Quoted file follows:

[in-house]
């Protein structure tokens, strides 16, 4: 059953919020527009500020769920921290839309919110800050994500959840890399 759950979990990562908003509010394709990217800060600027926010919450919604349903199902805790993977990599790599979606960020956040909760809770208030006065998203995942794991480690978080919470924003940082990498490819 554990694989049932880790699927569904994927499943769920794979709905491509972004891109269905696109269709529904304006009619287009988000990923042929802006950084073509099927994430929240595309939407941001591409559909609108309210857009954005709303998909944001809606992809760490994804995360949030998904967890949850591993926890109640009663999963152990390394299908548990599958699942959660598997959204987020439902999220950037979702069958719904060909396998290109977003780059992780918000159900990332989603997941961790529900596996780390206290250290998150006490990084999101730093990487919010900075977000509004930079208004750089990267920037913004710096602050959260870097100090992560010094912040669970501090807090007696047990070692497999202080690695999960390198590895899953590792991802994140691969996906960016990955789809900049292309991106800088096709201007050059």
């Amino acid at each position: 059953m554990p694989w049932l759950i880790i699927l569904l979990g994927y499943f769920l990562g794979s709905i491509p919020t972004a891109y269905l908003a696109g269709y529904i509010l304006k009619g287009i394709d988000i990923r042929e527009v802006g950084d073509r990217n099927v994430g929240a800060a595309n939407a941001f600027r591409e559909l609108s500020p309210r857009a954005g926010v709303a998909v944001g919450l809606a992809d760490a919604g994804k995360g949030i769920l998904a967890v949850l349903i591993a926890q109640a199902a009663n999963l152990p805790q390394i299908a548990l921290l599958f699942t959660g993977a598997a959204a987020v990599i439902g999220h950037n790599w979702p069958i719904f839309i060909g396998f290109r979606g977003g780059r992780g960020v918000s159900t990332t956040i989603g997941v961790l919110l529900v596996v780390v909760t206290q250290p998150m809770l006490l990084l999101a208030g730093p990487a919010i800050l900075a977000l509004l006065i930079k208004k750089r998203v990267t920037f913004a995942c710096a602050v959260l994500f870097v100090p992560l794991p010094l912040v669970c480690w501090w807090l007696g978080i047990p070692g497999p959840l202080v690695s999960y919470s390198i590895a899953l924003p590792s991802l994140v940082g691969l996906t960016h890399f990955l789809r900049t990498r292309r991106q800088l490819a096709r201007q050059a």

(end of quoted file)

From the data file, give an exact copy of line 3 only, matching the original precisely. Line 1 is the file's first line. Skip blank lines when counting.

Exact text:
């Amino acid at each position: 059953m554990p694989w049932l759950i880790i699927l569904l979990g994927y499943f769920l990562g794979s709905i491509p919020t972004a891109y269905l908003a696109g269709y529904i509010l304006k009619g287009i394709d988000i990923r042929e527009v802006g950084d073509r990217n099927v994430g929240a800060a595309n939407a941001f600027r591409e559909l609108s500020p309210r857009a954005g926010v709303a998909v944001g919450l809606a992809d760490a919604g994804k995360g949030i769920l998904a967890v949850l349903i591993a926890q109640a199902a009663n999963l152990p805790q390394i299908a548990l921290l599958f699942t959660g993977a598997a959204a987020v990599i439902g999220h950037n790599w979702p069958i719904f839309i060909g396998f290109r979606g977003g780059r992780g960020v918000s159900t990332t956040i989603g997941v961790l919110l529900v596996v780390v909760t206290q250290p998150m809770l006490l990084l999101a208030g730093p990487a919010i800050l900075a977000l509004l006065i930079k208004k750089r998203v990267t920037f913004a995942c710096a602050v959260l994500f870097v100090p992560l794991p010094l912040v669970c480690w501090w807090l007696g978080i047990p070692g497999p959840l202080v690695s999960y919470s390198i590895a899953l924003p590792s991802l994140v940082g691969l996906t960016h890399f990955l789809r900049t990498r292309r991106q800088l490819a096709r201007q050059a």